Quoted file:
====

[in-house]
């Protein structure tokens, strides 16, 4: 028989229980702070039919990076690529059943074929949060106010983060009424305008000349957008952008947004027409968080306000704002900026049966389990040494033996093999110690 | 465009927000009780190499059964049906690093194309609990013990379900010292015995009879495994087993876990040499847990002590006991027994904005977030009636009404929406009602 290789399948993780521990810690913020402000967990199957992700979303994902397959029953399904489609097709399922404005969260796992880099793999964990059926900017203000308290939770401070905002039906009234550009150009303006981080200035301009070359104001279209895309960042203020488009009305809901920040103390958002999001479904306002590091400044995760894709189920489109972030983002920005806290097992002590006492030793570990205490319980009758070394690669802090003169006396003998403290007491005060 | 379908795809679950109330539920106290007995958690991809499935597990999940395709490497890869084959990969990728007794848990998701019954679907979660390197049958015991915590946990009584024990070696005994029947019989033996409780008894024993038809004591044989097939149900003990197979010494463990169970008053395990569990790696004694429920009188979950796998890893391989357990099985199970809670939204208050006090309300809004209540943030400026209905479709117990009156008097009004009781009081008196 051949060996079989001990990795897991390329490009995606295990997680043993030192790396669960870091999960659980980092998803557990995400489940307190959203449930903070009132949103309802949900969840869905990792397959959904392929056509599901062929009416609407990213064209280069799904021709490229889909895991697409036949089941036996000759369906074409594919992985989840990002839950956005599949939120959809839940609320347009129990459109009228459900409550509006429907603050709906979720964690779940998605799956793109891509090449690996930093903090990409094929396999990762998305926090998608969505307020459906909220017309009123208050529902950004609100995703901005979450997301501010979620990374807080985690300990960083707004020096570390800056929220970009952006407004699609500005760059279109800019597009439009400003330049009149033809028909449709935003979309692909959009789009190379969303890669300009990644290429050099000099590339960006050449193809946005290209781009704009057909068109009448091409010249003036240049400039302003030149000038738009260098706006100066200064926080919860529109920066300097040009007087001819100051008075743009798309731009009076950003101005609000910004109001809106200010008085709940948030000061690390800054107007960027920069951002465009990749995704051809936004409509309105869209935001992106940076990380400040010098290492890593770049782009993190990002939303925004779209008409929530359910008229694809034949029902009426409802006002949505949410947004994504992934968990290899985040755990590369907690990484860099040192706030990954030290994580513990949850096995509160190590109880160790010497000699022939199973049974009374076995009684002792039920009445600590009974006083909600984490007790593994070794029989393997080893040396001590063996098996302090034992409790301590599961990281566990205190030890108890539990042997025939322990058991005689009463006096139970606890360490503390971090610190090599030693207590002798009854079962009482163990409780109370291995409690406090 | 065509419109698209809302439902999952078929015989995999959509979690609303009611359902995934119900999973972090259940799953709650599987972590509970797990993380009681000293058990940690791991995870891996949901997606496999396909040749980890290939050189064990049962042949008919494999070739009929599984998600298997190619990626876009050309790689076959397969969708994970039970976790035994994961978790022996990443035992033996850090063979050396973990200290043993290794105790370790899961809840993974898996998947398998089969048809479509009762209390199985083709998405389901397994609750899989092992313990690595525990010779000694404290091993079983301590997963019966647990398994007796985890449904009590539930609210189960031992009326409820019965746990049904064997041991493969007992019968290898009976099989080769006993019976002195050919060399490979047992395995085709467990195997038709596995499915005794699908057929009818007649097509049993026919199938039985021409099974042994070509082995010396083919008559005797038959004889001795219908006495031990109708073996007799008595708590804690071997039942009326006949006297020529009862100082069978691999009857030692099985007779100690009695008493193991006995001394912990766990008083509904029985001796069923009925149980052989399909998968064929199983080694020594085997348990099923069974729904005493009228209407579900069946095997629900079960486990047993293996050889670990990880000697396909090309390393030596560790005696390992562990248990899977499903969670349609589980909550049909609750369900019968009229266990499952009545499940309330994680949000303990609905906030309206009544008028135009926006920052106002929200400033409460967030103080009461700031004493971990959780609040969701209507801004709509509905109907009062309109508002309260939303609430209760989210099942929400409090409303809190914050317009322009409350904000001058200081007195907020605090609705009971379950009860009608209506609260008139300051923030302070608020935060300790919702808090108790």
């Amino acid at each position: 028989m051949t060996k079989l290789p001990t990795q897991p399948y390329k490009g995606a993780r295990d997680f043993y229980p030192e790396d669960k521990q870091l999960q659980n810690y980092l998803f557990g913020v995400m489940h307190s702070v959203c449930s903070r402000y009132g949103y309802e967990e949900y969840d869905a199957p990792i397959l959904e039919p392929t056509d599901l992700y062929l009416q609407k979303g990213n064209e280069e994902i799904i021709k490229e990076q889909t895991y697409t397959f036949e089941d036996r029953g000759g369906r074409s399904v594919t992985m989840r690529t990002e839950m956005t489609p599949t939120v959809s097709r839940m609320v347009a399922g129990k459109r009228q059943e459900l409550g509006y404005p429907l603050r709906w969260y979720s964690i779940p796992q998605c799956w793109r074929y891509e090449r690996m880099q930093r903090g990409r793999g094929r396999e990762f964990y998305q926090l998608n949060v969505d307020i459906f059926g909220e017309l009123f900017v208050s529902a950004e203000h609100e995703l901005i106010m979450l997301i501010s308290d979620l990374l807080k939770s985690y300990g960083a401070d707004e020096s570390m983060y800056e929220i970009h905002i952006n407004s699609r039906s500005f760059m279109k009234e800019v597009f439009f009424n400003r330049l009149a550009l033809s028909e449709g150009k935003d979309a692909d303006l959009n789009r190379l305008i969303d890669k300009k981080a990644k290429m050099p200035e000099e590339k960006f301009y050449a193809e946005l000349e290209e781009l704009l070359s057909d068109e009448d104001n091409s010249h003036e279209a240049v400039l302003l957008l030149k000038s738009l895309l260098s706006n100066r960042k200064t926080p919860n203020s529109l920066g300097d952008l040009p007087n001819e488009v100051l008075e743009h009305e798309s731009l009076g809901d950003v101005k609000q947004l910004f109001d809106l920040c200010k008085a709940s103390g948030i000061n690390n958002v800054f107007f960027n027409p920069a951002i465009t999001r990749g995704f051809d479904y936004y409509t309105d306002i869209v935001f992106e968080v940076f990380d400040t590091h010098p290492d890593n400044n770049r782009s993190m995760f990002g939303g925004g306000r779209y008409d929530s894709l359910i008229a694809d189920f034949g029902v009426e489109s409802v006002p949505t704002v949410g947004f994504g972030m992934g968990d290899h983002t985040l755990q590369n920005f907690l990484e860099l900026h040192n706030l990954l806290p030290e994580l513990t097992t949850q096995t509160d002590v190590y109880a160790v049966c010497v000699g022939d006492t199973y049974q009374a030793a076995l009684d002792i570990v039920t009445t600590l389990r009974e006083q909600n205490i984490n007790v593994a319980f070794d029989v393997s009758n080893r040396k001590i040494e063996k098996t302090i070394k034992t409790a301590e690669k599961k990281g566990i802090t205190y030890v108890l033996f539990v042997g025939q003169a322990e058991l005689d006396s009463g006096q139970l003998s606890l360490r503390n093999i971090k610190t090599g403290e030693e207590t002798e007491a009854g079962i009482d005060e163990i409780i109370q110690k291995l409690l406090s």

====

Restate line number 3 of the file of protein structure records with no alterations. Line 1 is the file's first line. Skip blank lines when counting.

């Amino acid at each position: 028989m051949t060996k079989l290789p001990t990795q897991p399948y390329k490009g995606a993780r295990d997680f043993y229980p030192e790396d669960k521990q870091l999960q659980n810690y980092l998803f557990g913020v995400m489940h307190s702070v959203c449930s903070r402000y009132g949103y309802e967990e949900y969840d869905a199957p990792i397959l959904e039919p392929t056509d599901l992700y062929l009416q609407k979303g990213n064209e280069e994902i799904i021709k490229e990076q889909t895991y697409t397959f036949e089941d036996r029953g000759g369906r074409s399904v594919t992985m989840r690529t990002e839950m956005t489609p599949t939120v959809s097709r839940m609320v347009a399922g129990k459109r009228q059943e459900l409550g509006y404005p429907l603050r709906w969260y979720s964690i779940p796992q998605c799956w793109r074929y891509e090449r690996m880099q930093r903090g990409r793999g094929r396999e990762f964990y998305q926090l998608n949060v969505d307020i459906f059926g909220e017309l009123f900017v208050s529902a950004e203000h609100e995703l901005i106010m979450l997301i501010s308290d979620l990374l807080k939770s985690y300990g960083a401070d707004e020096s570390m983060y800056e929220i970009h905002i952006n407004s699609r039906s500005f760059m279109k009234e800019v597009f439009f009424n400003r330049l009149a550009l033809s028909e449709g150009k935003d979309a692909d303006l959009n789009r190379l305008i969303d890669k300009k981080a990644k290429m050099p200035e000099e590339k960006f301009y050449a193809e946005l000349e290209e781009l704009l070359s057909d068109e009448d104001n091409s010249h003036e279209a240049v400039l302003l957008l030149k000038s738009l895309l260098s706006n100066r960042k200064t926080p919860n203020s529109l920066g300097d952008l040009p007087n001819e488009v100051l008075e743009h009305e798309s731009l009076g809901d950003v101005k609000q947004l910004f109001d809106l920040c200010k008085a709940s103390g948030i000061n690390n958002v800054f107007f960027n027409p920069a951002i465009t999001r990749g995704f051809d479904y936004y409509t309105d306002i869209v935001f992106e968080v940076f990380d400040t590091h010098p290492d890593n400044n770049r782009s993190m995760f990002g939303g925004g306000r779209y008409d929530s894709l359910i008229a694809d189920f034949g029902v009426e489109s409802v006002p949505t704002v949410g947004f994504g972030m992934g968990d290899h983002t985040l755990q590369n920005f907690l990484e860099l900026h040192n706030l990954l806290p030290e994580l513990t097992t949850q096995t509160d002590v190590y109880a160790v049966c010497v000699g022939d006492t199973y049974q009374a030793a076995l009684d002792i570990v039920t009445t600590l389990r009974e006083q909600n205490i984490n007790v593994a319980f070794d029989v393997s009758n080893r040396k001590i040494e063996k098996t302090i070394k034992t409790a301590e690669k599961k990281g566990i802090t205190y030890v108890l033996f539990v042997g025939q003169a322990e058991l005689d006396s009463g006096q139970l003998s606890l360490r503390n093999i971090k610190t090599g403290e030693e207590t002798e007491a009854g079962i009482d005060e163990i409780i109370q110690k291995l409690l406090s």